Back in 2011-12, he helped the New Jersey Nets out by shooting 44 percent from behind the arc while taking 3.2 attempts per game. To put that in perspective, only 18 different players have matched or exceeded those numbers in the last five seasons.
That shooting percentage could be a bit of an aberration, but Farmar has always been good from behind the arc. "Great" only applies to that 2011-12 season, even if there's no telling what he'll do in his follow-up campaign.
At the very least, Farmar will be a threatening enough presence that teams will either have to force their guards to play over every screen or send their big men out to hedge, and that opens up all sorts of opportunities for Pau Gasol on the high blocks.
Trying to Compete This Season
Do the Lakers' moves make it look like they're tanking?
The fact that they're committing to this season and attempting to stay competitive is as big a testament to D'Antoni's long-term future as anything. They're putting pieces around the coach that will let him thrive, and they're trying to give him a chance right now.
L.A. didn't have to sign someone like Chris Kaman. Mitch Kupchak could easily have gone after lesser targets and declined acquiring a capable big who will actually be a decent stopgap until the center of the future is acquired.
He could have traded away Steve Nash, trying to clear up even more cap space for the summer of 2014 instead of leaving the more-than-capable point guard on the roster.
Instead—and it's worth noting that no sane NBA executive would ever explicitly admit to tanking—Kupchak firmly denied he was interested in anything but success, as reported by the Los Angeles Times' Mike Bresnahan in an article that also confirmed the GM's confidence in his head coach:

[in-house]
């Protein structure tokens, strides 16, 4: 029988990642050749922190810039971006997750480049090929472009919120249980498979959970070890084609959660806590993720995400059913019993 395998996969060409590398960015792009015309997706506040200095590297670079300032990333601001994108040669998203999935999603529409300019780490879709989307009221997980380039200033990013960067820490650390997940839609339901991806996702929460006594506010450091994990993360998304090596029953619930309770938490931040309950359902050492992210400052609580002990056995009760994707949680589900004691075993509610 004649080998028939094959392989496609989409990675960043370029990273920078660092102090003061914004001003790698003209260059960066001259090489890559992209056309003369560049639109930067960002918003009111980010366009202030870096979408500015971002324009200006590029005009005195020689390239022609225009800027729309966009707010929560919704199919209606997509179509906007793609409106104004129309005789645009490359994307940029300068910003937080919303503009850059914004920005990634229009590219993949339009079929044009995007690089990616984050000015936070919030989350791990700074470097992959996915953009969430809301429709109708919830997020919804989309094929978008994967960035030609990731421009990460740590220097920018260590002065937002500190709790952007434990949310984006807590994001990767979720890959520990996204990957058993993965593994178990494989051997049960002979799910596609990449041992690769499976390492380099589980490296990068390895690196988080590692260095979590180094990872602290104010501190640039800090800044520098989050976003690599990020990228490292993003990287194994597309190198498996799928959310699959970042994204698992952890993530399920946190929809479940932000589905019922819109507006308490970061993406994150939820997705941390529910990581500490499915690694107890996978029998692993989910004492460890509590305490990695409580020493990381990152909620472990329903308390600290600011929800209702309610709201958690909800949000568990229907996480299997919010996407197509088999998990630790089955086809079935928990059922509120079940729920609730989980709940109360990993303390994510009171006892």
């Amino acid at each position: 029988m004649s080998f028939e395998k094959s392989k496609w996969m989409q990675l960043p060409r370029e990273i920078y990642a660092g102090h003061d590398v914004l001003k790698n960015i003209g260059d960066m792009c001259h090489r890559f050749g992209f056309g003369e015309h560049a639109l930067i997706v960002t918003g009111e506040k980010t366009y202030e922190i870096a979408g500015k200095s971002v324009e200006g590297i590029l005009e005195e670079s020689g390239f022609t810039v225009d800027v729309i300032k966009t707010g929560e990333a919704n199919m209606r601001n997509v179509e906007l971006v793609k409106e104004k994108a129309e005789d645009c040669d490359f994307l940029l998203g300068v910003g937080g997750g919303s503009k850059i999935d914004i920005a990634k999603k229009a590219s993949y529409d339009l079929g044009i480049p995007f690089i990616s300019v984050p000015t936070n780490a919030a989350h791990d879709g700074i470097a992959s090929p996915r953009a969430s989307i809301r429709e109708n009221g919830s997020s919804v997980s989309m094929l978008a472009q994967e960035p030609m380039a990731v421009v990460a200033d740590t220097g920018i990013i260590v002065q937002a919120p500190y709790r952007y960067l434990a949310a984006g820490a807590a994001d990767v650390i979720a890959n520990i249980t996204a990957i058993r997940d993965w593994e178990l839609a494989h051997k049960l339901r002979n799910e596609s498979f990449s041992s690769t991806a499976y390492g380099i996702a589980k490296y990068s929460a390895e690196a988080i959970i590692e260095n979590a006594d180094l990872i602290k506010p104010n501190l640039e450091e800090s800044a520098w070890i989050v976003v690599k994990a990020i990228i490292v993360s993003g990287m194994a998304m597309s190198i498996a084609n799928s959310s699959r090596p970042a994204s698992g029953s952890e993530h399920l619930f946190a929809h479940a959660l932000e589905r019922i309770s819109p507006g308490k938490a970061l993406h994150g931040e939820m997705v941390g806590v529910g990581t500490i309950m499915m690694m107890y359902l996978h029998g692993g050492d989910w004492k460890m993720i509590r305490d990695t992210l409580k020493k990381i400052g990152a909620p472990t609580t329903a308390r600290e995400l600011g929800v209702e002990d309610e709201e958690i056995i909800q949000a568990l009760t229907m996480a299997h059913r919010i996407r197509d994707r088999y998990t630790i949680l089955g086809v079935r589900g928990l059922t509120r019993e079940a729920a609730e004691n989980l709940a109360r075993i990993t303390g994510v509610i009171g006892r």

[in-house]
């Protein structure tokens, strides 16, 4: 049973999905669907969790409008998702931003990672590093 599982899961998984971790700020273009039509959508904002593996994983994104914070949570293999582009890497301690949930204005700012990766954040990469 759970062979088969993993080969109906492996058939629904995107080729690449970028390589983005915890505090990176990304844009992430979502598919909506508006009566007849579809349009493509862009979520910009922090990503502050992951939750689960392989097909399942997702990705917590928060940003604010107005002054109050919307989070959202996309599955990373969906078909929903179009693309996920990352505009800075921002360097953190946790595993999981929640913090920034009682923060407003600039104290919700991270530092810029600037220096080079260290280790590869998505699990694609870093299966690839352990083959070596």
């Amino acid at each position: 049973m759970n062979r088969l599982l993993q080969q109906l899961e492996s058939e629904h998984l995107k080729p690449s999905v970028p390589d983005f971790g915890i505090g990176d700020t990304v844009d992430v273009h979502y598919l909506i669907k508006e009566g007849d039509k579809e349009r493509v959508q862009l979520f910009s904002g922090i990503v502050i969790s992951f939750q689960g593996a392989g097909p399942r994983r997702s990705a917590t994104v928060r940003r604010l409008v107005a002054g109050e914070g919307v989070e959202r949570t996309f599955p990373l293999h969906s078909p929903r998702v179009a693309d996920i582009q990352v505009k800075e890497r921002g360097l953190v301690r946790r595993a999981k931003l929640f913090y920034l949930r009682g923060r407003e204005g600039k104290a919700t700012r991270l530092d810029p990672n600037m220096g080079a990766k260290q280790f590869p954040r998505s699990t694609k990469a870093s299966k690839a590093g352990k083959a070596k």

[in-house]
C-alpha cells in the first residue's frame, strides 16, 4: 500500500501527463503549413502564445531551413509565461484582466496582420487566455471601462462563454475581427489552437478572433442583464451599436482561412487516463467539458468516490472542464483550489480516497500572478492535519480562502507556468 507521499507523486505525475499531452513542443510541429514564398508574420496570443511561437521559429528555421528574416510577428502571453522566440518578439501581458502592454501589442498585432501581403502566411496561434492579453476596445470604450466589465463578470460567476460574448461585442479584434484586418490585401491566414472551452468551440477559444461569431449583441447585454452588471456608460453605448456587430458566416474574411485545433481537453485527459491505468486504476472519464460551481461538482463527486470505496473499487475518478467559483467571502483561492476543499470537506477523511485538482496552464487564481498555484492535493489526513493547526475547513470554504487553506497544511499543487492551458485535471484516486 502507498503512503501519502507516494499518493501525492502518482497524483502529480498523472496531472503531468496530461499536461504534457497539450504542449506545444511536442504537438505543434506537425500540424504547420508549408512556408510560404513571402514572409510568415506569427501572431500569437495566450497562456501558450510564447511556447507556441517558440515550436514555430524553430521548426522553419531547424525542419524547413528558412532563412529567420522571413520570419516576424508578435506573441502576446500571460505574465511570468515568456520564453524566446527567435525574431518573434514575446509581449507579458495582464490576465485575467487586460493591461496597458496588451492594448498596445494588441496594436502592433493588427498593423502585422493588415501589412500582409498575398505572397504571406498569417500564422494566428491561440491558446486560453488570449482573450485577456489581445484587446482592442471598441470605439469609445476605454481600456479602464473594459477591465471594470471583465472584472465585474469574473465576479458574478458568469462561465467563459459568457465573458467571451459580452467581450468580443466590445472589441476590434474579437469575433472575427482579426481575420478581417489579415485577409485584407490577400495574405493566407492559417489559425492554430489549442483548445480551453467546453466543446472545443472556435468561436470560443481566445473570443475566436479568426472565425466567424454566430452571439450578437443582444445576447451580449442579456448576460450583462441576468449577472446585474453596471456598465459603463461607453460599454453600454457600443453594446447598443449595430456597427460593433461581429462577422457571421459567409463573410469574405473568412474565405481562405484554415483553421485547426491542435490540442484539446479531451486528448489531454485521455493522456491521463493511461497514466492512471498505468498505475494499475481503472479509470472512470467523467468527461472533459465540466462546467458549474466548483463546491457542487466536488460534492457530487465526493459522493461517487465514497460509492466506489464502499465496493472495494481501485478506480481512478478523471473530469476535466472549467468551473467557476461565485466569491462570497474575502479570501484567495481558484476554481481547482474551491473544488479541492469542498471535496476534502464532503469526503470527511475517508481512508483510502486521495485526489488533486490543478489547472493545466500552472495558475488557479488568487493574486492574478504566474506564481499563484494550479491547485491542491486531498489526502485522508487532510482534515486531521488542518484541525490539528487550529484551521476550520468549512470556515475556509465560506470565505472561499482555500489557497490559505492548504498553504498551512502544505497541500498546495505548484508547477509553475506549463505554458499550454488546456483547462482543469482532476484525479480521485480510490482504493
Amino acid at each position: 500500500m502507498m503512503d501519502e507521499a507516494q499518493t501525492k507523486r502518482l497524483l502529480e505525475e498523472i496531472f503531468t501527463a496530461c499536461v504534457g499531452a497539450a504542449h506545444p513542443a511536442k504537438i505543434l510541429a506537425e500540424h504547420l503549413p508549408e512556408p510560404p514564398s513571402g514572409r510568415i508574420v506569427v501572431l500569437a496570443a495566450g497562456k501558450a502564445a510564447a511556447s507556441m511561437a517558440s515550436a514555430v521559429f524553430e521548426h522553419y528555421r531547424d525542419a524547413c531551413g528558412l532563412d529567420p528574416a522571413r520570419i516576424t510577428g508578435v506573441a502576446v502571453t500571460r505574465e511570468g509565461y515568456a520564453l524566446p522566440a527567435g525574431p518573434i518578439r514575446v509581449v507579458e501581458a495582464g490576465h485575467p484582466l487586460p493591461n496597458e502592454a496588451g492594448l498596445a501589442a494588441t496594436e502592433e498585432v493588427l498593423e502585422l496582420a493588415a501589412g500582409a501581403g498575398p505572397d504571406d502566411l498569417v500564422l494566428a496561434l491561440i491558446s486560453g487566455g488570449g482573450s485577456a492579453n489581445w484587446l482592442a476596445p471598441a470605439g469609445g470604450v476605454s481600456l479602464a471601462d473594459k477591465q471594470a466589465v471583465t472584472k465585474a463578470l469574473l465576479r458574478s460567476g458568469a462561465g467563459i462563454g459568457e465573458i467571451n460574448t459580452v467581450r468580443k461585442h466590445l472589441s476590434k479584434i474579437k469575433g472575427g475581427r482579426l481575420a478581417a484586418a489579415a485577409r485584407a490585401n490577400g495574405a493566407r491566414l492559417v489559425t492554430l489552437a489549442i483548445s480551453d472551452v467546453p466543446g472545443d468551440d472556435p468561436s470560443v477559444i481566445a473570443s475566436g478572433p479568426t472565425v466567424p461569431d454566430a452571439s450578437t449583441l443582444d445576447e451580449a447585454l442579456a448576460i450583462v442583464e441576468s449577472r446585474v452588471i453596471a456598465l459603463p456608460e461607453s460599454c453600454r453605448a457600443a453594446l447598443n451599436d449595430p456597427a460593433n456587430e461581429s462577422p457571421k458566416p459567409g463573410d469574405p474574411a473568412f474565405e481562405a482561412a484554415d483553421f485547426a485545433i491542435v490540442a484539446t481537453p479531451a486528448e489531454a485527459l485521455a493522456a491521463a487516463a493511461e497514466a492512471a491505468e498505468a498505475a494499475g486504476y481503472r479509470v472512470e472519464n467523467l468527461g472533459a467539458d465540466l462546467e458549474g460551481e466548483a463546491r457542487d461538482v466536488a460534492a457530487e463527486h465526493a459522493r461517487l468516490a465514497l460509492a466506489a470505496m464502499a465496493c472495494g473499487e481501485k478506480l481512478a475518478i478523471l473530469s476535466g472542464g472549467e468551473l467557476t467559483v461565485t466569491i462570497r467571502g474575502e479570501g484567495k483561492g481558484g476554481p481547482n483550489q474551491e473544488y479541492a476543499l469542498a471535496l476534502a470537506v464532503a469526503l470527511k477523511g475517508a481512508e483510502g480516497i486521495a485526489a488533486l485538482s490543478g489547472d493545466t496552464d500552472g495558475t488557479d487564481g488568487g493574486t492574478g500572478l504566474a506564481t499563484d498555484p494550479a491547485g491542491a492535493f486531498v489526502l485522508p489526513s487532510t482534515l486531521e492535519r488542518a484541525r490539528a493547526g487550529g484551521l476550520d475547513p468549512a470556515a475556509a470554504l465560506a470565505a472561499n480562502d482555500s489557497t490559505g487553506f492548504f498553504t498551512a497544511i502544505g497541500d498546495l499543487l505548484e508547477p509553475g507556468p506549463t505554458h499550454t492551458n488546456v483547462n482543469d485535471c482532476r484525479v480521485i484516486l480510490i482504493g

You know that's not our plan. Our plan was to bring back Dwight Howard and that would have sky-rocketed our payroll. That's never a plan here with our fan base, to throw in the towel before the season begins. We always try to win, and that's what we're going to do this year.
We have challenges. There's no doubt. We don't know when Kobe's coming back, and we don't know what level he's going to come back at, although we're optimistic. Everything's good with Steve [Nash]. Pau [Gasol] should be fine. We've added some athleticism. We're hopefully putting ourselves in position where we can compete in every game.
Everything points toward D'Antoni staying for a while.
How long will D'Antoni coach the Lakers?
Things could change if this season is a pure, unmitigated disaster for the Purple and Gold, but D'Antoni is almost assuredly going to last far longer than Mike Brown and Bernie Bickerstaff did before him.
The history of this franchise is littered with great coaches and players, but the men who hold the clipboard have historically tended to last either for a long time or flame out rather quickly. There isn't much middle ground.
It looks like D'Antoni has moved past the period of time in which he's vulnerable to flames.
Can he stay off the hot seat, though?
We won't know the answer to that question for a long time, but the Lakers are doing everything possible to assure that he remains well clear of it.